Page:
Nippon Telegraph and Telephone Corporation have developed a prototype micro polymer-electrolyte fuel cell (PEFC)1 that uses hydrogen gas as a fuel and is small enough to directly fit in a mobile phone. Under tests using a production-model mobile phone, this prototype PEFC successfully powered start-up and signal reception/transmission (i.e., video phone, voice calls, and "i-mode" internet services). In conjunction with this development, we also developed a device for automatically topping up the micro PEFC with hydrogen.
At present, the direct-methanol fuel cell (DMFC)-which uses methanol as the hydrogen fuel supply-is the mainstream development concerning batteries for mobile-phone use. However, a DMFC suffers two key problems: firstly, CO2 is produced during power generation; secondly, since the power density per unit area of the power-generation part is insufficient, battery miniaturization is difficult.
In light of this problem, utilizing hydrogen gas as a fuel, the PEFC we have developed at NTT attains a high output power compatible with that of a lithium-ion battery without producing CO2 during power generation. On top of that, as a result of unifying the power-generation unit and the hydrogen-storage alloy tank and simplifying electrical circuitry, our PEFC has a compact size (external dimensions: 42*80*13 mm; weight: 104 g), which makes it suitable for directly fitting into a mobile phone, and enables a talk time of nine hours. Furthermore, by changing the surface area of the PEFC's power-generation part, it is possible to apply the PEFC to a wide variety of mobile electronic devices like video cameras, digital cameras, PDAs, and notebook PCs.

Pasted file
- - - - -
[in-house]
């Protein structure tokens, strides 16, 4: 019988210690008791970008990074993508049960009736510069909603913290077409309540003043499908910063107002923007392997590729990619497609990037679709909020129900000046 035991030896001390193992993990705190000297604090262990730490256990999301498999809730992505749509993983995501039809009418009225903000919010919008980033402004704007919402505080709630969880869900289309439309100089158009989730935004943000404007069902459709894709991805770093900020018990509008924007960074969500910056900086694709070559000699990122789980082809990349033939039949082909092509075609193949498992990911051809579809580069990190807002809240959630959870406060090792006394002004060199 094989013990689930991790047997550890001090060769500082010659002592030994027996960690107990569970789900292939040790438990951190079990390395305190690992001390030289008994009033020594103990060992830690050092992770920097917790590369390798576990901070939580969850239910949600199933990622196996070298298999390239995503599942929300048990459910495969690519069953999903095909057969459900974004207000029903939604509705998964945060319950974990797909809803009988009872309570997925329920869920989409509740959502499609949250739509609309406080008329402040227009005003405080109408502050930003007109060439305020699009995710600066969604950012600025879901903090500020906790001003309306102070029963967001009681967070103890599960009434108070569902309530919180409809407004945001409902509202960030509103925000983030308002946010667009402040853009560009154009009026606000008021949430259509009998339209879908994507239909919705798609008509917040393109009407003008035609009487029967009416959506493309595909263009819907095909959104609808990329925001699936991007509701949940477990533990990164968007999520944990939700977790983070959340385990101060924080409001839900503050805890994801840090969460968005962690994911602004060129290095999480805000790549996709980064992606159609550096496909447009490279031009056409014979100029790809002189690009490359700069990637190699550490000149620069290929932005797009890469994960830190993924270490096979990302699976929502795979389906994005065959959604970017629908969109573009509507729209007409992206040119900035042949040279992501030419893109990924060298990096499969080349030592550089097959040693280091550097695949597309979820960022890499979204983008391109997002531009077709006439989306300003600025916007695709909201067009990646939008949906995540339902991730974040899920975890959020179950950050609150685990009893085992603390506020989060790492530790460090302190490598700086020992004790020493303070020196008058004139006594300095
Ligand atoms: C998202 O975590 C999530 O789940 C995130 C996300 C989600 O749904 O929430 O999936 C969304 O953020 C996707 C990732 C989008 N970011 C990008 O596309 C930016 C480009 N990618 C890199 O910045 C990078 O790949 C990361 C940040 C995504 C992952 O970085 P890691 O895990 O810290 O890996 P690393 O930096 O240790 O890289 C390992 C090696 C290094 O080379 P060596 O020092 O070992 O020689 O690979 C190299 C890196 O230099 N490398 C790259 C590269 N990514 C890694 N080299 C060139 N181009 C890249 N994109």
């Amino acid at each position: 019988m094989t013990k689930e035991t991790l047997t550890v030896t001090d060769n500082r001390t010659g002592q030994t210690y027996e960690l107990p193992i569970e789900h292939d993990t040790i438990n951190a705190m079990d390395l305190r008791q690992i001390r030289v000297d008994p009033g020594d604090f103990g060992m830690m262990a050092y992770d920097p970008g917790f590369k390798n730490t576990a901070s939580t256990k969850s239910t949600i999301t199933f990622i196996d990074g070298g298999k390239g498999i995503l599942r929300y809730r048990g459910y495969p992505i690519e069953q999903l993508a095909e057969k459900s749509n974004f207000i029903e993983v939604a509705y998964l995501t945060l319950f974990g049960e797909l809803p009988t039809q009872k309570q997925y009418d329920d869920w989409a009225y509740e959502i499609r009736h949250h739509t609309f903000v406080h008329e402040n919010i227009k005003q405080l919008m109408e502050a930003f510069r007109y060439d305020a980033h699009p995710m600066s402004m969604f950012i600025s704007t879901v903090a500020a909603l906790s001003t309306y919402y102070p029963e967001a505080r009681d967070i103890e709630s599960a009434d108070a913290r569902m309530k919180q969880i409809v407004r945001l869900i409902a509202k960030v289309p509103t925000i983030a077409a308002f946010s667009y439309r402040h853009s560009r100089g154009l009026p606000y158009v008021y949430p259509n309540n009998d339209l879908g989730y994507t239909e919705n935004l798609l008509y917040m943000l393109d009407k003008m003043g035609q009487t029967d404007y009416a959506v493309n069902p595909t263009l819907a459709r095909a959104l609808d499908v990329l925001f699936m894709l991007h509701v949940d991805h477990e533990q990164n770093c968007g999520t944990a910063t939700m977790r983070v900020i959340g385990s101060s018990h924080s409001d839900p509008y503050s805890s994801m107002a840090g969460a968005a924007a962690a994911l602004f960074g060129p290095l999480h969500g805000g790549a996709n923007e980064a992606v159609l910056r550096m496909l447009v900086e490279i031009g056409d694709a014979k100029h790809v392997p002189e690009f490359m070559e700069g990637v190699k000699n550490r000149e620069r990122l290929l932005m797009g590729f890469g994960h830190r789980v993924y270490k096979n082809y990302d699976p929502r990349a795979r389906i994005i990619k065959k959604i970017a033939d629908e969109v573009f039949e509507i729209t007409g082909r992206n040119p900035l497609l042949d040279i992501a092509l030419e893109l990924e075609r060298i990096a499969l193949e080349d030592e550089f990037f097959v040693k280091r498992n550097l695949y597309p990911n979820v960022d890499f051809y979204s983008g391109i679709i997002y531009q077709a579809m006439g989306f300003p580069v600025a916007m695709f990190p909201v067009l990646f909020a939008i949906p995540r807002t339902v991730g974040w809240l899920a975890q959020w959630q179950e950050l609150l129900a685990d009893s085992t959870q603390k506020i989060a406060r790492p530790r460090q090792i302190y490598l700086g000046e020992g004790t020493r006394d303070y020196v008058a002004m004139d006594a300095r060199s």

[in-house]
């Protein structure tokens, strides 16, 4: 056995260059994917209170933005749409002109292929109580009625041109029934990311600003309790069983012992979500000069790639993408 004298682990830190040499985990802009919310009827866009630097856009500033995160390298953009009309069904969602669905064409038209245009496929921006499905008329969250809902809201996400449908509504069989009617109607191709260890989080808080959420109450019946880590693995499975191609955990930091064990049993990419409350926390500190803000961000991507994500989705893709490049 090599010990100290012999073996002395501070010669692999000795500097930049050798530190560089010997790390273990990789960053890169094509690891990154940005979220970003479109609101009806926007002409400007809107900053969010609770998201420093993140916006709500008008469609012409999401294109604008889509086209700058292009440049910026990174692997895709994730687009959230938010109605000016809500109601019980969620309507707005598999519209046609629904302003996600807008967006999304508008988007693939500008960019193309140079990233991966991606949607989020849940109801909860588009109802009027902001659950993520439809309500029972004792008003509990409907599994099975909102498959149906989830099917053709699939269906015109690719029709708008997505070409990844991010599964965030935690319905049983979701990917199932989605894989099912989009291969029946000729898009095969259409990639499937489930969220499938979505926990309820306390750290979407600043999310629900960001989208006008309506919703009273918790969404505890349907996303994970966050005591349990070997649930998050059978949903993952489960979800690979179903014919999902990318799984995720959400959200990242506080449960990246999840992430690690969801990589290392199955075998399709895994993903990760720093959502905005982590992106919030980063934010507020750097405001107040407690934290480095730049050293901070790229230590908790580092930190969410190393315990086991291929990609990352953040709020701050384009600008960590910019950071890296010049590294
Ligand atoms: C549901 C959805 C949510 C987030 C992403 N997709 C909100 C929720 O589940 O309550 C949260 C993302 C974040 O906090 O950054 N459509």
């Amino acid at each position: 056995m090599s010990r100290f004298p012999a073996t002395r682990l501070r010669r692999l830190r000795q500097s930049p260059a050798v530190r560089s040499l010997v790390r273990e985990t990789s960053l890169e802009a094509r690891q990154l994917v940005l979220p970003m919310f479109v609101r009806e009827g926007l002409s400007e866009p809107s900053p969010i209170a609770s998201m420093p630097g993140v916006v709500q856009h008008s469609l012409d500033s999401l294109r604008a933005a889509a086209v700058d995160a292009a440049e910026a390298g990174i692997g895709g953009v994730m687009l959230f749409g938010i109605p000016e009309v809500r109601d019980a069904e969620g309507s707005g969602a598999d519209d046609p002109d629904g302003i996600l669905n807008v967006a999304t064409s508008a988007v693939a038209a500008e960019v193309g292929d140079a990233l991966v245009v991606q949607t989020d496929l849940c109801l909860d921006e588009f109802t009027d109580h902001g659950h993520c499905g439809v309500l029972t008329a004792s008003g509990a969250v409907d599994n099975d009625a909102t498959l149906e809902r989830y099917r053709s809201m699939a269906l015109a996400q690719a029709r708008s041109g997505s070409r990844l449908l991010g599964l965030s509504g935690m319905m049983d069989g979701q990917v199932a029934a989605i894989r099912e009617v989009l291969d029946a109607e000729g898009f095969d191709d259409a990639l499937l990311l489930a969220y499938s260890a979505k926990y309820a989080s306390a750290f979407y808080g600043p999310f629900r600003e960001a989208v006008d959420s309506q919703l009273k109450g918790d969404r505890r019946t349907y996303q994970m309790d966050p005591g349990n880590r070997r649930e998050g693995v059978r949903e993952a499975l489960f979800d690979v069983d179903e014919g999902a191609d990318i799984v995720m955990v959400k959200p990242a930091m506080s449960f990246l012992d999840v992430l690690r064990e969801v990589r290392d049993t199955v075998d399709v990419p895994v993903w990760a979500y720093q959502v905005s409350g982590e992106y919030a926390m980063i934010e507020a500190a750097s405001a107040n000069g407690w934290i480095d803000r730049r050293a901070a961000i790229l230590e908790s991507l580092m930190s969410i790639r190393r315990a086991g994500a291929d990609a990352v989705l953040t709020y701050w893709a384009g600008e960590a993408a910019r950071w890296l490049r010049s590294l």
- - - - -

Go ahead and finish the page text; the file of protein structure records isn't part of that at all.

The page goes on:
In recent years, as high performance and multi-functionality of mobile electronic devices (such as mobile phones and notebook PCs) has advanced, the problem of insufficient capacity of batteries as the power source of these devices has come to the forefront.